Inconsiderate writers have, on the one hand, admired his great deeds, and, on the other, condemned the principal cause of the same. And the proof that his other virtues would not have sufficed him may be seen from the case of Scipio, who was one of the most remarkable men, not only of his own time, but in all history. His armies revolted in Spain solely in consequence of his extreme clemency, which allowed his soldiers more licence than comports with proper military discipline. This fact was censured in the Roman senate by Fabius Maximus, who called Scipio the corrupter of the Roman soldiers. The tribe of the Locrians having been wantonly destroyed by one of the lieutenants of Scipio, he neither punished him for that nor for his insolence – simply because of his own easy nature; so that, when somebody wished to excuse Scipio in the senate, he said `that there were many men who knew better how to avoid errors themselves than to punish them in others'. This easy nature of Scipio's would in time have dimmed his fame and glory if he had persevered in it under the empire; but living as he did under the government of the senate, this dangerous quality of his was not only covered up, but actually redounded to his honour.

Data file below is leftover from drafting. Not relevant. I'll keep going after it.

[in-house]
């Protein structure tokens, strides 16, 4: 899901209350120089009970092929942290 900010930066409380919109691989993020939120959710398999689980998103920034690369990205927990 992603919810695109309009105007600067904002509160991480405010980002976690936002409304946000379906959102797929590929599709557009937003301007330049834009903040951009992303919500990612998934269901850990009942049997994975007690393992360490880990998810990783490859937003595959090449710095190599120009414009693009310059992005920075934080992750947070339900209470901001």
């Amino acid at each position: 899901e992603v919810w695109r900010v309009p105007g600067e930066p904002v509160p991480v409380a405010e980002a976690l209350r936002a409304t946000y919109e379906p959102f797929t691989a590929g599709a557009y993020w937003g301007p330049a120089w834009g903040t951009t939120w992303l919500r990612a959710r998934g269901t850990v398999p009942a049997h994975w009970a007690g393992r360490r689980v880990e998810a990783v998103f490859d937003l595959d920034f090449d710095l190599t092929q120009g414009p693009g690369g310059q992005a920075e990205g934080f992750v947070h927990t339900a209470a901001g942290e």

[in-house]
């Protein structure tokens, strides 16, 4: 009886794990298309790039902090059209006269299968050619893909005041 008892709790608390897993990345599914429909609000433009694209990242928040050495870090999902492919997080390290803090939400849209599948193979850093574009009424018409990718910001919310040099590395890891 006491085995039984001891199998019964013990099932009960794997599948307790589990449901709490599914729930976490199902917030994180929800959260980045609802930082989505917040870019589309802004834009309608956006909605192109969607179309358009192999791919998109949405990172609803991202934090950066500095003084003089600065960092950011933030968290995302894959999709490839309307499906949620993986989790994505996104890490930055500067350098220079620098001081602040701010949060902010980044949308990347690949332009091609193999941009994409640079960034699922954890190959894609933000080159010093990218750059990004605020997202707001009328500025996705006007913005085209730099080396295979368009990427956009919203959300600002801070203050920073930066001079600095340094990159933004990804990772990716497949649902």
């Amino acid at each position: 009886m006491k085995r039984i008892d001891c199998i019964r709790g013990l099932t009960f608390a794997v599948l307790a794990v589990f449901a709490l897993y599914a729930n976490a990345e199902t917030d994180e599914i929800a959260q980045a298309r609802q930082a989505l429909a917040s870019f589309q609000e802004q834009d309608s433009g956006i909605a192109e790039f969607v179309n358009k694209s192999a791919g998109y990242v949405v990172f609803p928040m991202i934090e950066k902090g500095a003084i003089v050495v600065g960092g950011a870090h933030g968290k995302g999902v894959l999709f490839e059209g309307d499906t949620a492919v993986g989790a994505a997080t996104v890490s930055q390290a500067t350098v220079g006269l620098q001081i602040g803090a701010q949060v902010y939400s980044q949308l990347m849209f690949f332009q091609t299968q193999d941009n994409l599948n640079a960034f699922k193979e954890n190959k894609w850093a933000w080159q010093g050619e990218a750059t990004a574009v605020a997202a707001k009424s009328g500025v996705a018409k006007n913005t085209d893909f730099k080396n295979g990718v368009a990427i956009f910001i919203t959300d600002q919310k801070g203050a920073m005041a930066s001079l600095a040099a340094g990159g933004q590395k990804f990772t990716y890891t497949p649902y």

To come back now to the question whether it be better to be beloved than feared, I conclude that, as men love of their own free will, but are inspired with fear by the will of the prince, a wise prince should always rely upon himself, and not upon the will of others, but above all should he always strive to avoid being hated, as I have already said above.

  By PanEris using Melati.

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